Toronto FC fullback Justin Morrow's new normal is driving to the training ground in his soccer uniform, bringing a ball and training cones with him.

He has to complete a questionnaire before leaving the house, undergo a temperature check when he arrives at the club's north Toronto training centre and wear a mask from his car to the field for a solo workout.

“When we're on the field we're alone,” he told a media conference call Thursday. “I can see my teammates there. I might be able to shout to them but we not really interacting.”

He says it reminds him of something he might do in the off-season, if he went on vacation and only had a ball with him.

“I'm doing some running, I'm doing some dribbling but not much more than that. So in that sense it's strange.”

Still, the Cleveland native welcomes the chance to put his cleats back on and work with a ball on a decent pitch, via the voluntary individual workouts that started Monday for the Toronto players.

“It's tough being a professional athlete trying to stay fit at home,” he said. “Not being able to touch a soccer ball. It's really difficult.”

“I think the club's done an incredible job of getting of getting equipment out to us and giving us everything that they possibly could so that we could stay on top of things. But without space, it's really difficult to stay on top of what we need to do. So it's been really good to get back on the field and touch the ball again.”

He says it's also a form of mental relief “because it feels like OK, we're making some progress.”

MLS suspended play March 12, two weeks into the 2020 season due to the global pandemic. The league is reportedly looking at taking all 26 clubs to the Orlando area this summer for a training camp and then games without spectators.

Morrow understands the league's desire to get back in action as soon as possible while limiting the risk to all concerned.

“Everything that we're doing has risk to it - whether it's individual training, group training, full team training or full games, there's risk,” said Morrow. “And so at that point, being in Orlando centralized, I would feel comfortable that the league has taken all the proper precautions to keep us safe. And to keep us away from harm.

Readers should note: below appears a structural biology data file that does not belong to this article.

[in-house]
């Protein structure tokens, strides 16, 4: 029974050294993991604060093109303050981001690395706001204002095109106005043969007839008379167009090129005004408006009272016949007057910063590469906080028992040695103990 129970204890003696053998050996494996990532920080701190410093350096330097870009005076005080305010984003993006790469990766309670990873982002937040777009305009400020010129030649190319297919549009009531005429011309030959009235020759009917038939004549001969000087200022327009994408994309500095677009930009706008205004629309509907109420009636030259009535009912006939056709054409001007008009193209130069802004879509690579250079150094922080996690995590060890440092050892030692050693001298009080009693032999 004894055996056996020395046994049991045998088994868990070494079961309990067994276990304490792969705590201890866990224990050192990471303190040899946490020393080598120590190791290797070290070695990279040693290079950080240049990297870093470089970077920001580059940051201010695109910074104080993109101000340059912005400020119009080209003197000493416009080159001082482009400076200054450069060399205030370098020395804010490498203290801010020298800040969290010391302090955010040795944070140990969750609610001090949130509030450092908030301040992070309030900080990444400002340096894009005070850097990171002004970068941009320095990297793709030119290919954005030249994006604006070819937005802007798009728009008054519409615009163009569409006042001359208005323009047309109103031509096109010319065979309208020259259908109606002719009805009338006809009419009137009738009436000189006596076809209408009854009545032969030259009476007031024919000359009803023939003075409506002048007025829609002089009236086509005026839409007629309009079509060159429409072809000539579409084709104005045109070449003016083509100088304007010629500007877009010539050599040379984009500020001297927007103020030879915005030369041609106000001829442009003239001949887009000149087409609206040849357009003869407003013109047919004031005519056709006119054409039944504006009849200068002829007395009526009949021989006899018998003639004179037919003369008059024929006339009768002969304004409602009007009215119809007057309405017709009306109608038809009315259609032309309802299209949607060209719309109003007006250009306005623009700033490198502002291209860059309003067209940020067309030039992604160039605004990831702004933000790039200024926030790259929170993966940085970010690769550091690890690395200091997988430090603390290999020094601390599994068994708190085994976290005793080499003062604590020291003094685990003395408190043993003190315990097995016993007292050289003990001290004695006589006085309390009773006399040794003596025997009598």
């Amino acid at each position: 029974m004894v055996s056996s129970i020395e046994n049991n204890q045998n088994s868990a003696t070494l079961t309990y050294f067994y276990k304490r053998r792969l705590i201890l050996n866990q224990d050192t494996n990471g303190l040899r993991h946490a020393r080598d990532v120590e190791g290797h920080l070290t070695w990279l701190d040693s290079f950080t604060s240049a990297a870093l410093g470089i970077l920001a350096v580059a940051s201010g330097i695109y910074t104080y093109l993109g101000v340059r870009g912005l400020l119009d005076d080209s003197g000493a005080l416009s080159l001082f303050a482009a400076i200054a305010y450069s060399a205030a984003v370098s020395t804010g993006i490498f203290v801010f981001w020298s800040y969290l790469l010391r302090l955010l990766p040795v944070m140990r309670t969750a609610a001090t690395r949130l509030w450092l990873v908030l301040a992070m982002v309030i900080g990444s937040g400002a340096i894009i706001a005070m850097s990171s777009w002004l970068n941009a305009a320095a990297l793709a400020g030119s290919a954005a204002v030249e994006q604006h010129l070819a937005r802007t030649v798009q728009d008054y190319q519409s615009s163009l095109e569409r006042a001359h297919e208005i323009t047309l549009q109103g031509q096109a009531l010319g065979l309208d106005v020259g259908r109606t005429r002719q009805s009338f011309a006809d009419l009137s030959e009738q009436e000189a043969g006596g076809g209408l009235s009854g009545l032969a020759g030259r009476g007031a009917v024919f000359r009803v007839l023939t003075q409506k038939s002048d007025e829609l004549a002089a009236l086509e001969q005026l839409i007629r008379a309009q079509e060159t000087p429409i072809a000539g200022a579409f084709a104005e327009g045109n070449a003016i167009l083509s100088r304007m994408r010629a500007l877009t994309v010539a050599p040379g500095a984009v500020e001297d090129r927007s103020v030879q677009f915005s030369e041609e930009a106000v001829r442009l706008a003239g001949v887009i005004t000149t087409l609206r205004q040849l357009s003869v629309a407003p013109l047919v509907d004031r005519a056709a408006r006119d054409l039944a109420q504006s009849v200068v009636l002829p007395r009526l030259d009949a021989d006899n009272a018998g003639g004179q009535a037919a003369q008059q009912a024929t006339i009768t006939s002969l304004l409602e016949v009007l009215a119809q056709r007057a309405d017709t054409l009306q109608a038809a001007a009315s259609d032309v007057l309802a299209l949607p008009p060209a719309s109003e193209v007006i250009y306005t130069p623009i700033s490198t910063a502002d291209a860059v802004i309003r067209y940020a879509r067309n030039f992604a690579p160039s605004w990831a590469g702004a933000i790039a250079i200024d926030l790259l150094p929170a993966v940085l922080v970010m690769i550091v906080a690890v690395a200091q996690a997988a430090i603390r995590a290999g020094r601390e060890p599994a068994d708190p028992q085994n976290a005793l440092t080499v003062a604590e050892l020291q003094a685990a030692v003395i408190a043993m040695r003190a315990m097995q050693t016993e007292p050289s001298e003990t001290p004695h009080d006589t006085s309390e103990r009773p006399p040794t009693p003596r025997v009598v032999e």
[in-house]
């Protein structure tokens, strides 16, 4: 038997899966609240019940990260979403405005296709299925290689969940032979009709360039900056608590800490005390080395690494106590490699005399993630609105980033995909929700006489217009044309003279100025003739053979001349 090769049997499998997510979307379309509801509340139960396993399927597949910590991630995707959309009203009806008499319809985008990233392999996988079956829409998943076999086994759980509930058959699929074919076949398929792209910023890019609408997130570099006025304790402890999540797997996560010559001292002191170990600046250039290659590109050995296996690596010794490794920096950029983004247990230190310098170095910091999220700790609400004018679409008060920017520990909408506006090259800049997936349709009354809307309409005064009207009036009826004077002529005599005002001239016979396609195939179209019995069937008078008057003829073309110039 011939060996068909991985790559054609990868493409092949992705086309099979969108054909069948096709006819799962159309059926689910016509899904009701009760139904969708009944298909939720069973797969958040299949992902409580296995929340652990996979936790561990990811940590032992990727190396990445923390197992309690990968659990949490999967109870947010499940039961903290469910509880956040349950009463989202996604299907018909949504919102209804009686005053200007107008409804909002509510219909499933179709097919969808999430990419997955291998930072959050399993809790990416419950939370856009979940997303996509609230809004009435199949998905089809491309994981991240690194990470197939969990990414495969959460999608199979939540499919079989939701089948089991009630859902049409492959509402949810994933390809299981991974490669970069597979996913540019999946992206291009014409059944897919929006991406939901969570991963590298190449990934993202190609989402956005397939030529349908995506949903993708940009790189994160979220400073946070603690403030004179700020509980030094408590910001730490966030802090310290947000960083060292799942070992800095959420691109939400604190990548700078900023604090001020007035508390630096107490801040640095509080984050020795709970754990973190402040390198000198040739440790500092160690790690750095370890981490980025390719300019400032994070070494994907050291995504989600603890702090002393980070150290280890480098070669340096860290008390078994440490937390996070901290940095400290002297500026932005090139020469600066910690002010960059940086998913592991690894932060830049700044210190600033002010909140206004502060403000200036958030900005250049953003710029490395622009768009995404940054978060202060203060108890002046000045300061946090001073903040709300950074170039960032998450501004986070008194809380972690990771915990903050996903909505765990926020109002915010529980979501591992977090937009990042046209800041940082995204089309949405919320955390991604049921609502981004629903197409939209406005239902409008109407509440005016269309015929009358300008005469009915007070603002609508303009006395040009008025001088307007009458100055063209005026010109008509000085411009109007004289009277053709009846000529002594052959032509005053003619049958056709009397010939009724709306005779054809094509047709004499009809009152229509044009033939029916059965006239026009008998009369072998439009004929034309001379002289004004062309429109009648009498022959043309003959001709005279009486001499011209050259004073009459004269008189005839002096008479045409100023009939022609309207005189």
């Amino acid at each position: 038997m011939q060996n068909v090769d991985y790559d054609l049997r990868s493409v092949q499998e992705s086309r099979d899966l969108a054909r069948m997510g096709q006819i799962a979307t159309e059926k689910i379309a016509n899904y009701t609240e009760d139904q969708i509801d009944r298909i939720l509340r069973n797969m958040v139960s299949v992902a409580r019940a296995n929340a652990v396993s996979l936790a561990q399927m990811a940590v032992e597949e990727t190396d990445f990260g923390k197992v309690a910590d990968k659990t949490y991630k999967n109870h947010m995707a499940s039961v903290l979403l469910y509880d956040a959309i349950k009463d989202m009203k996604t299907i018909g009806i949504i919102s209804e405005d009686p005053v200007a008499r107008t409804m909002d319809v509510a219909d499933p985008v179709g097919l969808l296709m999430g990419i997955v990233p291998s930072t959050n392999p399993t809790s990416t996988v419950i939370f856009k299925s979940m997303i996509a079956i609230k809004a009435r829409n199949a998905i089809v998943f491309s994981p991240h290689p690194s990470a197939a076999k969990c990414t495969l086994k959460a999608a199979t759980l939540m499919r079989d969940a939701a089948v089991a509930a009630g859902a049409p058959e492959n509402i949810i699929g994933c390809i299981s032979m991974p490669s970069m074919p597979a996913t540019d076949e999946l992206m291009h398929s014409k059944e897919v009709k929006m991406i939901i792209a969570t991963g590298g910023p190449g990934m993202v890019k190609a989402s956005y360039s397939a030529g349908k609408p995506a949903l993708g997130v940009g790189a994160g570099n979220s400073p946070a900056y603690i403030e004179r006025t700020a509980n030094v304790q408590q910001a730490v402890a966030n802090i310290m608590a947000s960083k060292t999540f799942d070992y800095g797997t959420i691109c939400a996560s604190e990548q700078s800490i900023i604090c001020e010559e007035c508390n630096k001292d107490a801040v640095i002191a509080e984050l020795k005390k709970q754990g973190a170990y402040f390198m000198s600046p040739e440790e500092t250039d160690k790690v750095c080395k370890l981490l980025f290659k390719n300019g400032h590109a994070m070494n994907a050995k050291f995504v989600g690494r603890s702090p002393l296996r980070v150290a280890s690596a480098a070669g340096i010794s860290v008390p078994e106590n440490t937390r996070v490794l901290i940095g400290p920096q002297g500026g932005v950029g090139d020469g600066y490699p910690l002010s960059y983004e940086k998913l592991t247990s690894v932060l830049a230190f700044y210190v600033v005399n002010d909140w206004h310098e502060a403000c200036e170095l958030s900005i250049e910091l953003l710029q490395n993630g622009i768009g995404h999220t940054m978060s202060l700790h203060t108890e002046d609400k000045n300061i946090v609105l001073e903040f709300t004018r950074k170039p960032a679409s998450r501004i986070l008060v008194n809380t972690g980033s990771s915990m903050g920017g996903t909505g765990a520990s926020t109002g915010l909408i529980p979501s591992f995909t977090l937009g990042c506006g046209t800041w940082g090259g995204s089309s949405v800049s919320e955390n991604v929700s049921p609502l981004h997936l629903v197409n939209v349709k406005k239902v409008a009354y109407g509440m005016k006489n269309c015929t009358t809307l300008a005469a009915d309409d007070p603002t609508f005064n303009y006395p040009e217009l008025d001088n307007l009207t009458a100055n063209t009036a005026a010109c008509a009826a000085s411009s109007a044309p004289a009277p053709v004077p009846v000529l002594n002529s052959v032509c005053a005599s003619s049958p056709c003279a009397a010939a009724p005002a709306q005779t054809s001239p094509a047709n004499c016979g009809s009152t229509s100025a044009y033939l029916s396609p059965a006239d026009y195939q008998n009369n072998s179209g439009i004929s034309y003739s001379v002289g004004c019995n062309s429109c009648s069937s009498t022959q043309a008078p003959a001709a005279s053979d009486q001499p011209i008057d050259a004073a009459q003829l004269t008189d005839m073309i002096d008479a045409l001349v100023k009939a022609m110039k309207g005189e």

“But at the same time, this virus is very potent. So I would feel comfortable playing in a situation like this. I would just hope that there's some time between now and when that process actually starts, to really nail down the protocol so everyone's best interests are taken care of.”

While he said being away from his family would be tough in such a situation, he would prefer they stayed home.

“I feel pretty safe with them here up in Toronto,” he said. “Going down there is something I would want to take on my shoulders and not any more of my family”

With the Bundesliga returning to action this week, Morrow said he's excited to see how the German league fares. But he is not concerning himself with how COVID-19 might change the game, from goal celebrations to team meals in an era of physical distancing.

“Every time I think about how weird or how different it might be, I just come to think that everyone is doing their best in a really tough situation ... You don't want to jeopardize anybody's safety and so we're all just trying to find a balance here.”

The 32-year-old Morrow wants to get back to action, even if it means playing before empty stadiums.

“I'm not getting any younger and my career's not going to last forever. So I'd like to get in some games while my legs are still working,” he said with a laugh.

Morrow says his fitness level is probably what it would be at the start of training camp.

“Getting the touch of the ball back, getting my legs back underneath me from running sprints and stuff like that. Those are the things I haven't done in about two months now.”

The club is dividing up the workouts with a group of some 14 training on Mondays, Wednesday and Friday and the remaining players working out Tuesdays, Thursdays and Saturdays. They have two shifts a day with staggered arrival times, to avoid congestion in the parking lot.

After being in lockdown, it's good to see a friendly face - even at distance.

“Everyone had a smile on their face,” Morrow said.

Still it's different.

“It strange to talk to your teammates from six, 10 feet away - with a mask on. It's just not the same. But at the same time, we've all been on our own now for two months. And so it's just nice to see those guys at all.”

They are using two fields, with four players per pitch - each working by themselves in a separate quadrant. There's one coach per field.

The players learn of their training times and drills, complete with diagrams, via an app.

The only players not in town at striker Jozy Altidore, who is in Florida, and defender Laurent Ciman, who is back in Montreal at his family home. Both are doing their own workouts.

On a personal note, Morrow feels fortunate that his immediate and extended family is healthy. His home in Toronto has a backyard so he has a little more space to have with his Paraguayan wife Jimena and daughters Chiara and Lucia.

This report by The Canadian Press was first published May 14, 2020.